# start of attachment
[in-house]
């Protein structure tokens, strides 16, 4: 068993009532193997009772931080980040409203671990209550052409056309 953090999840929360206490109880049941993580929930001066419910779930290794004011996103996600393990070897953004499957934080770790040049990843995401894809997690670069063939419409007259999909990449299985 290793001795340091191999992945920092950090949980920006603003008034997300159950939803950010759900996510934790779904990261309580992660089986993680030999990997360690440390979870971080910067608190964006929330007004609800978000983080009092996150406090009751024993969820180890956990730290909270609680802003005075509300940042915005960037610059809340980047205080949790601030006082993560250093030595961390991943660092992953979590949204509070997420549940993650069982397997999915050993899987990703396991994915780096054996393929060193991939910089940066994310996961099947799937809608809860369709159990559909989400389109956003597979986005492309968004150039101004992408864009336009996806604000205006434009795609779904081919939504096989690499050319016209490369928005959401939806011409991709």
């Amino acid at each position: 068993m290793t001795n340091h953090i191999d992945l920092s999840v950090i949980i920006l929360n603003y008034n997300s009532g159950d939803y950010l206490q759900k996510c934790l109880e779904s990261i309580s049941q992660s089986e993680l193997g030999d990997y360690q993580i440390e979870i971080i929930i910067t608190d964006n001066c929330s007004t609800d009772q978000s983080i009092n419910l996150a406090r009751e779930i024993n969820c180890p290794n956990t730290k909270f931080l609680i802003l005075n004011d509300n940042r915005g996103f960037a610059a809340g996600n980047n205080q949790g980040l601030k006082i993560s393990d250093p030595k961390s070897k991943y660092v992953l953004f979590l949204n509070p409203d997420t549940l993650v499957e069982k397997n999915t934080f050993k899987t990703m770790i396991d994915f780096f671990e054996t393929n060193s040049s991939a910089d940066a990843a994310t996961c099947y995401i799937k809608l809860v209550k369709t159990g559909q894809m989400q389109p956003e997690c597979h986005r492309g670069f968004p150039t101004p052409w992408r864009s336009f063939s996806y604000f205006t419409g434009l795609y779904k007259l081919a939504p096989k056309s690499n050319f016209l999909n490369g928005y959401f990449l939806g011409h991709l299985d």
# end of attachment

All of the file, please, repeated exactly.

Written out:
[in-house]
């Protein structure tokens, strides 16, 4: 068993009532193997009772931080980040409203671990209550052409056309 953090999840929360206490109880049941993580929930001066419910779930290794004011996103996600393990070897953004499957934080770790040049990843995401894809997690670069063939419409007259999909990449299985 290793001795340091191999992945920092950090949980920006603003008034997300159950939803950010759900996510934790779904990261309580992660089986993680030999990997360690440390979870971080910067608190964006929330007004609800978000983080009092996150406090009751024993969820180890956990730290909270609680802003005075509300940042915005960037610059809340980047205080949790601030006082993560250093030595961390991943660092992953979590949204509070997420549940993650069982397997999915050993899987990703396991994915780096054996393929060193991939910089940066994310996961099947799937809608809860369709159990559909989400389109956003597979986005492309968004150039101004992408864009336009996806604000205006434009795609779904081919939504096989690499050319016209490369928005959401939806011409991709």
């Amino acid at each position: 068993m290793t001795n340091h953090i191999d992945l920092s999840v950090i949980i920006l929360n603003y008034n997300s009532g159950d939803y950010l206490q759900k996510c934790l109880e779904s990261i309580s049941q992660s089986e993680l193997g030999d990997y360690q993580i440390e979870i971080i929930i910067t608190d964006n001066c929330s007004t609800d009772q978000s983080i009092n419910l996150a406090r009751e779930i024993n969820c180890p290794n956990t730290k909270f931080l609680i802003l005075n004011d509300n940042r915005g996103f960037a610059a809340g996600n980047n205080q949790g980040l601030k006082i993560s393990d250093p030595k961390s070897k991943y660092v992953l953004f979590l949204n509070p409203d997420t549940l993650v499957e069982k397997n999915t934080f050993k899987t990703m770790i396991d994915f780096f671990e054996t393929n060193s040049s991939a910089d940066a990843a994310t996961c099947y995401i799937k809608l809860v209550k369709t159990g559909q894809m989400q389109p956003e997690c597979h986005r492309g670069f968004p150039t101004p052409w992408r864009s336009f063939s996806y604000f205006t419409g434009l795609y779904k007259l081919a939504p096989k056309s690499n050319f016209l999909n490369g928005y959401f990449l939806g011409h991709l299985d």